3. says:

    2,5

  4. says:

    Not the best of his I felt as if I knew already what was going to happen though I do have to admit the ending got me a little bit by surprise Enjoyable, at last, I didn t regret reading it It s not as horror, as terrifying as I expected it to be Suspenseful Maybe somewhat Just barely good, hardly passing the rating of nice or alright.

  5. says:

    Wordsworth EditionsLondon 2010.One of Lovecraft s western horror amalgams.The language is powerful and vivid It has high levels of vernacular in it The vernacular in all Lovecraft s opus could be seen as an antimodernist part of the vibe Why Because it is the vernacular of the countryside folk, mostly white, and what do liberals and feminist hatethan the countryside folk, especially white folk The deluded transgender totalitarians hate all people from the hamlets and fields, because t Wordsworth EditionsLondon 2010.One of Lovecraft s western horror amalgams.The language is powerful and vivid It has high levels of vernacular in it The vernacular in all Lovecraft s opus could be seen as an antimodernist part of the vibe Why Because it is the vernacular of the countryside folk, mostly white, and what do liberals and feminist hatethan the countryside folk, especially white folk The deluded transgender totalitarians hate all people from the hamlets and fields, because these people are the strongest force of normality and freedom Leftists hate freedom, leftist want control and slavery What isfree than a family with plenty toddlers and a strong father figure What isnormal than that Feminism, like all totalitarian ideologies, hates family, because with strong families how can one become a pious social justice warrior How can one love the State, love Babylon if he loves most his family How can one question his gender if he was loved by his family That is the main reason to destroy family, family is freedom, family is rebelliion in today s degenerate sustainable and feminist world.But let me show you an example of a vernacular in this novella Wheeler he had finally wheezed Oh, yeh that feller as was all the time blastin rocks and cuttin em into statues So yew knowed him, hey Vernacular never has newspeak in it, not any gender neutral neologisms.Lexically the world feller stands as a vernacular form of the standard fellow Morphologically we got her blastin and cuttin as an abstract vernacular phenomenon The most outstanding morphological example is yew an adjective verb amalgam that I as a Croat never before encountered.And the content This novella depicts devilish queer conditions up there A remote area full of Indian legends and a modern sceptic protagonist who will realise how rationalism is naive.It has a stronger psychologicalhorrorlike nature about it than you usually find in Lovercraft.I recommend it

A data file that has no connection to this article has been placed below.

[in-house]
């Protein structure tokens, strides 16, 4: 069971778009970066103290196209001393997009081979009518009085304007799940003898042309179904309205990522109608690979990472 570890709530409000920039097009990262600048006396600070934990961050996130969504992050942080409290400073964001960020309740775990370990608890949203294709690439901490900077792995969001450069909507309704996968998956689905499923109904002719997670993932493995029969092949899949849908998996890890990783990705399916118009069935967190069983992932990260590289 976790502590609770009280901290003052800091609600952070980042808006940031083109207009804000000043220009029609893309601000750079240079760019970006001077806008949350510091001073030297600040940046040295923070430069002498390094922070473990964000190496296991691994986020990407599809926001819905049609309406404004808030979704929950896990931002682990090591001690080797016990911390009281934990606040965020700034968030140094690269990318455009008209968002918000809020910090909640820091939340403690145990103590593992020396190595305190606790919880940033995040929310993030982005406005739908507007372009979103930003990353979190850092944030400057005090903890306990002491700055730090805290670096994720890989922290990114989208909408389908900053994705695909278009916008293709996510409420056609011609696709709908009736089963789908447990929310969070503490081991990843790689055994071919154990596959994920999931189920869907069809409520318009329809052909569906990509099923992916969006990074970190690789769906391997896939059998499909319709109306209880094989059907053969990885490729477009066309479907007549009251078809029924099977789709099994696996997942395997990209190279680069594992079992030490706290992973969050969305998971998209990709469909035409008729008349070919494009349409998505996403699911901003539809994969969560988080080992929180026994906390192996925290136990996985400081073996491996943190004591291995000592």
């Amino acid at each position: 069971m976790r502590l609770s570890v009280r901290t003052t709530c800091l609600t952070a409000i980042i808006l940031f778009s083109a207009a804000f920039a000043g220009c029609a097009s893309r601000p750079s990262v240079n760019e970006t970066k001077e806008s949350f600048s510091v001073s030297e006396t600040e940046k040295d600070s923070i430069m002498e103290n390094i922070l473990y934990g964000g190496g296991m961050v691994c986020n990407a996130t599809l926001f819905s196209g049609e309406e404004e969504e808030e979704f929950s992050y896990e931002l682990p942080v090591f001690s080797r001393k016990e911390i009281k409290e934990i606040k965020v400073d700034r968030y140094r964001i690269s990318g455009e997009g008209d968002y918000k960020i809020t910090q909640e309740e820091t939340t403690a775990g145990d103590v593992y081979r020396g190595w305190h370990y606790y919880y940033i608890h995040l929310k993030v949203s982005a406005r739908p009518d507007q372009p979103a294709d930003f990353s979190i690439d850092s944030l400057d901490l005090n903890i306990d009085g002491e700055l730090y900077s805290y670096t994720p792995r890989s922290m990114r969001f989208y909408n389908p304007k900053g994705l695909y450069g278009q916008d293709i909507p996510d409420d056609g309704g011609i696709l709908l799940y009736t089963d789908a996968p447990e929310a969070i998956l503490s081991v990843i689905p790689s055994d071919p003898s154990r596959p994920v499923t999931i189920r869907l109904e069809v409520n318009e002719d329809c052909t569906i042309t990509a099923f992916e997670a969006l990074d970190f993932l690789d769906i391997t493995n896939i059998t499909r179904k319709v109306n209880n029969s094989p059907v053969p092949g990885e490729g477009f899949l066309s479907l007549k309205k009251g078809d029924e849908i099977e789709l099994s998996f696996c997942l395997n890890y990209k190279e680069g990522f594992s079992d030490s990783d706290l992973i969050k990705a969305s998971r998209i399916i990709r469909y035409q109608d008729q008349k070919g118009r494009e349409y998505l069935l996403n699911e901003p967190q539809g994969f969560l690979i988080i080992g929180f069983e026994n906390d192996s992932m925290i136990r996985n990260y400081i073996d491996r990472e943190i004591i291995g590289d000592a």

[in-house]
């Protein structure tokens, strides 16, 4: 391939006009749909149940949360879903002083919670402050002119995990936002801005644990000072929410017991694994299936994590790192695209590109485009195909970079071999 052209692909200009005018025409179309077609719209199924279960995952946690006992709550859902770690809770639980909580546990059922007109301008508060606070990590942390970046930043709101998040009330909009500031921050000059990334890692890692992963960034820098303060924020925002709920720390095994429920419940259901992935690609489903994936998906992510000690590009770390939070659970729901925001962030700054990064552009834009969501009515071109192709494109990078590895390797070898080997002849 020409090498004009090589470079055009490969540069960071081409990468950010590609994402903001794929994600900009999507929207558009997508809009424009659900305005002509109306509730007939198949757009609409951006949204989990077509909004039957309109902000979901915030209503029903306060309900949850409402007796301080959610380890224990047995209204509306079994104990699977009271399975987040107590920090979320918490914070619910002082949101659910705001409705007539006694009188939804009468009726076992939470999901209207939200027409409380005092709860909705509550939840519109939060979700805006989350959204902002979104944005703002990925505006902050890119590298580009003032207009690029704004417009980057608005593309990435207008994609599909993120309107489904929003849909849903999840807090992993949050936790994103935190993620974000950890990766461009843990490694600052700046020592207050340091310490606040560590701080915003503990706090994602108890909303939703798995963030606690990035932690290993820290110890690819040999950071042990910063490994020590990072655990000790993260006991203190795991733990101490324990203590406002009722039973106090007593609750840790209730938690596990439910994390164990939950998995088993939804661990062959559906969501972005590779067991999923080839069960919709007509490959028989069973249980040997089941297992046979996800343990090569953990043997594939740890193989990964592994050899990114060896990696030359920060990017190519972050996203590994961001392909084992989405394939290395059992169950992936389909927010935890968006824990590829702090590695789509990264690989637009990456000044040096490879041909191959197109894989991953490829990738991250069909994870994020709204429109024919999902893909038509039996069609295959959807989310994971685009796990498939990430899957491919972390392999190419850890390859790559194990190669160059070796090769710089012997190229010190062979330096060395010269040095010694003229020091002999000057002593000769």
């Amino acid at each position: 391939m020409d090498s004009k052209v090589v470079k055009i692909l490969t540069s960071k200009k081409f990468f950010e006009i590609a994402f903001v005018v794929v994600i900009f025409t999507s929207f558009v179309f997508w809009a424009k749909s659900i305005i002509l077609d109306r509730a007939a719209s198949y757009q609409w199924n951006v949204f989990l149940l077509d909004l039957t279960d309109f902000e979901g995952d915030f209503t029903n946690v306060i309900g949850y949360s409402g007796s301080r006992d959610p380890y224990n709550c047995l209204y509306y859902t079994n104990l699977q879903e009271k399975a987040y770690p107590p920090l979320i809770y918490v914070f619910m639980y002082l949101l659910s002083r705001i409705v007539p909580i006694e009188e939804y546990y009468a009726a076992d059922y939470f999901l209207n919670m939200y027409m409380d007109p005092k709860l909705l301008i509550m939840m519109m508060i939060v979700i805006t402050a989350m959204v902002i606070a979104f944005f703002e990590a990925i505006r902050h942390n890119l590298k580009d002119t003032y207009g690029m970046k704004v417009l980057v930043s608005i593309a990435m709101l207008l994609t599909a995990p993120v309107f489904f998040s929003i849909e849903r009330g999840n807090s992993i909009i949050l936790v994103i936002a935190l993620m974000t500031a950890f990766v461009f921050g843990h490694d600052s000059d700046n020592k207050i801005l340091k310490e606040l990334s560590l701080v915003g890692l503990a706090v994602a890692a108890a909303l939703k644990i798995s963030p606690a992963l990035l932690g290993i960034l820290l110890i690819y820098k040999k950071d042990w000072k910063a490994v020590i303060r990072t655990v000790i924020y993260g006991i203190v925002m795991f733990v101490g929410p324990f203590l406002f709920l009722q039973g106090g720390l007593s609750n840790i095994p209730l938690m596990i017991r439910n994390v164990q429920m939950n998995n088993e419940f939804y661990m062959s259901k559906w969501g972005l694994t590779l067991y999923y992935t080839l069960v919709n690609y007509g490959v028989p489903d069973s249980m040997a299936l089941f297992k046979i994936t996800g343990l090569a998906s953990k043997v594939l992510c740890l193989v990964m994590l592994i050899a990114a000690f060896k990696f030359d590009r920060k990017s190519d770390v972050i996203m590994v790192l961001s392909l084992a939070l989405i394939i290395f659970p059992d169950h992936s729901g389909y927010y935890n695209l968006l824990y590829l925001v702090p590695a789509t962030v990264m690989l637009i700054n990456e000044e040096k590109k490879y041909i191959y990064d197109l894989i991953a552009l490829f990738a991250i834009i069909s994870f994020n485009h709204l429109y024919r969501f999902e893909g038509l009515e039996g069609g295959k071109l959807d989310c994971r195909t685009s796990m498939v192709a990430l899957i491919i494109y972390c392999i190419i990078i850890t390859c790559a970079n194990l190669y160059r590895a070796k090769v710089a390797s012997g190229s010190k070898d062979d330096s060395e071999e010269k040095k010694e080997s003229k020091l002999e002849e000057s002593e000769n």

6. says:

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  7. says:

    You can tell which parts are not Lovecraft because there is a female character who is not a mother, and she has feelings and they are actually significant to the plot.I wonder if this petrifaction formula is related to the one in The King in Yellow If so, does that mean view spoiler it will eventually wear off dun nun NUHN sequel hide spoiler or does it work differently if you drink it instead of bathe in it You can tell which parts are not Lovecraft because there is a female character who is not a mother, and she has feelings and they are actually significant to the plot.I wonder if this petrifaction formula is related to the one in The King in Yellow If so, does that mean view spoiler it will eventually wear off dun nun NUHN sequel hide spoiler or does it work differently if you drink it instead of bathe in it

  8. says:

    A local bad man, literally named Mad Dan by neighbours discovers through books of black magic left by distant relatives how to turn living things into stone.He uses this to wreak havoc on his lodger who is a sculptor, and his wife who has formed a strong attachment to the new occupant of the house.Enjoyable and original horror.

  9. says:

    This was an interesting one Muchof a mystery story than usual, with a direct series of events and an unambiguous ending It s also one of the only times Lovecraft wrote a female character who is not only prominent but agent, and outwits her male counterpart I like the way the story was delivered, too.

  10. says:

    Enjoyable tale that suffers from being framed as an investigative mystery rather than just, say, alternating between two diaries, maybe with an occasional newspaper article Cruel husband gets his just deserts, but too late to save his victims.